You are now done with the static configuration, skip below to the grub/mbr installation below.

WARNING: When editing any and all files, don't forget to save them before quitting or all of the typing that you did will have to be repeated.



Dynamic Method
Edit the file etc/fstab on your new system, which is located at /mnt/sda/02/etc/fstab
Now at the very top of the file you should see: # Turtle-Kevux Embedded Layout (Dynamic)
There are two lines to pay attention to, the ones that begin with: #LABEL=turtle_/boot and #LABEL=turtle_/home
Uncomment these lines by deleting the leading pound # symbol.
Notice that each of these lines start with LABEL=, this means that you are using the devices based on a name that you give them.
These devices currently do not have names, so we need to create them.
The names MUST be identical to the names define in the etc/fstab file located at /mnt/sda/02/etc/fstab.

To create the name for the first one, the boot partition which is currently the partition defined at /dev/sda1, you need to type the following: e2label /dev/sda1 turtle_/boot
Notice that there is no LABEL= preceding the turtle_/boot.
If you were to execute the command e2label /dev/sda1 LABEL=turtle_/boot, then your etc/fstab file would have to have the line: LABEL=LABEL=turtle_/boot.
Repeat the process, this time for the root partition currently located at /dev/sda2: e2label /dev/sda2 turtle_/
repeat the process, this time for the home partition currently located at /dev/sda3: e2label /dev/sda3 turtle_/home
If you change the names of these partitions to something else, make sure to reflect the changes in the etc/fstab file which is currently located at /mnt/sda/02/etc/fstab.

WARNING: The command e2label will not work if you did not format the partitions with the ext2 or ext3 filesystems.
WARNING: Because the dynamic method mounts based on names, if two partitions have the same name, then something will most likely go wrong.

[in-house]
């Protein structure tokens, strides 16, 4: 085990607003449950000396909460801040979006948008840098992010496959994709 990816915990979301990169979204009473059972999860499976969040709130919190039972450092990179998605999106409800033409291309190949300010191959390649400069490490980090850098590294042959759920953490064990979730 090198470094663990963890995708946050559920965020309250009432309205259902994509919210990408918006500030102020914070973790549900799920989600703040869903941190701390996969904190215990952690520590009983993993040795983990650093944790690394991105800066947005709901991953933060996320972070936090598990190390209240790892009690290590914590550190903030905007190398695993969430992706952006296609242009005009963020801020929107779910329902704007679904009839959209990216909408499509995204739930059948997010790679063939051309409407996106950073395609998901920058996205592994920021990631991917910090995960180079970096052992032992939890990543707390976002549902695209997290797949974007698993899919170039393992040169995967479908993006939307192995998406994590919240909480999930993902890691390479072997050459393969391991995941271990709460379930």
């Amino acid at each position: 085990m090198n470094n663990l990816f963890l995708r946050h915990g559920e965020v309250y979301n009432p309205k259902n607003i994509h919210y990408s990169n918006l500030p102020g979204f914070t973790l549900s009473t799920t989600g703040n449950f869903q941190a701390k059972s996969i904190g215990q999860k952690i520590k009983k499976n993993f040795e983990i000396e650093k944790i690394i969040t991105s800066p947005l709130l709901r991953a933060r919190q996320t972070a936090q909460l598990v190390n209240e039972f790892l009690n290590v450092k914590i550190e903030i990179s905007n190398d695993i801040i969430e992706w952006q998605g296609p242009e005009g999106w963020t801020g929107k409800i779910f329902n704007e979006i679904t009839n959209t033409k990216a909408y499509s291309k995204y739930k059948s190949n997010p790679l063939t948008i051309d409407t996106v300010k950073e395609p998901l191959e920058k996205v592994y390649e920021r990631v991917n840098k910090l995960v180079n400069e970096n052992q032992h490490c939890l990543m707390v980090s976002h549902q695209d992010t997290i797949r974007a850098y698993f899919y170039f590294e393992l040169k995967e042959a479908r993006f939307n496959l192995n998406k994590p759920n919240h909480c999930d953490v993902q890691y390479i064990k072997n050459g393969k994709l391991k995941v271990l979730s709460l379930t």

This is one of the few problems with the dynamic method.




The next step is to edit the boot/grub/menu.lst file currently located at /mnt/sda/02/boot/grub/menu.lst
There are a lot of notes in this file, so you will need to search for the following lines:
- The line: splashimage=(hd0,0)/boot/grub/turtle_grub.xpm.gz
- The line: title Boot System

The first thing to pay attention to are the lines with (hd0,0).
If you followed the instructions in this documentation, then you will not have to pay attention to these.
However, the importance of these lines deem it necessary to at least make you take not of them for future reference.
Now that that is out of the way, the only line you should have to pay attention is the second line below title Boot System.
It is the line that begins with kernel

On this line, you need to scroll down that entire long line and look at the part that has finalroot=LABEL=turtle_/.
Notice how this information directly relates to what you did with the etc/fstab file that is currently located at /mnt/sda/02/etc/fstab
This is the line that tells the boot process which partition is the root partition.
Because the file is pre-configured to use the dynamic method you will not have to change this unless you gave the root partition a name different from turtle_/.

You are now done with the dynamic configuration, skip below to the grub/mbr installation below.

WARNING: When editing any and all files, don't forget to save them before quitting or all of the typing that you did will have to be repeated.





grub/mbr installation
The grub file was configured, but it was not installed into what is called the mbr (master boot record).
This mbr tells the system how to boot.
Therefore it needs to be installed.

The first step is to start the program by running: grub.
Now, remember those (hd0,0) lines from the boot/grub/menu.lst file currently location at /mnt/sda/02/boot/grub/menu.lst?
Well, now you have to type the following: root (hd0,0)
Don't forget to press the enter key.
That line tells the grub program that you will install to the first harddrive (the 0 to the left of the comma) and to look for the boot/grub/menu.lst file on the first partition (the 0 to the right of the comma) of that harddrive.
The next command installs the grub program to the mbr.
The command to install grub is: root (hd0)
This will install grub to the mbr of the first harddrive.
Now exit the program (assuming everything worked) with the quit command:quit.

You should now be completely finished the installation process and can reboot your machine.
an easy way to do this is type the command: reboot or press the Control + Alt + Delete key sequence.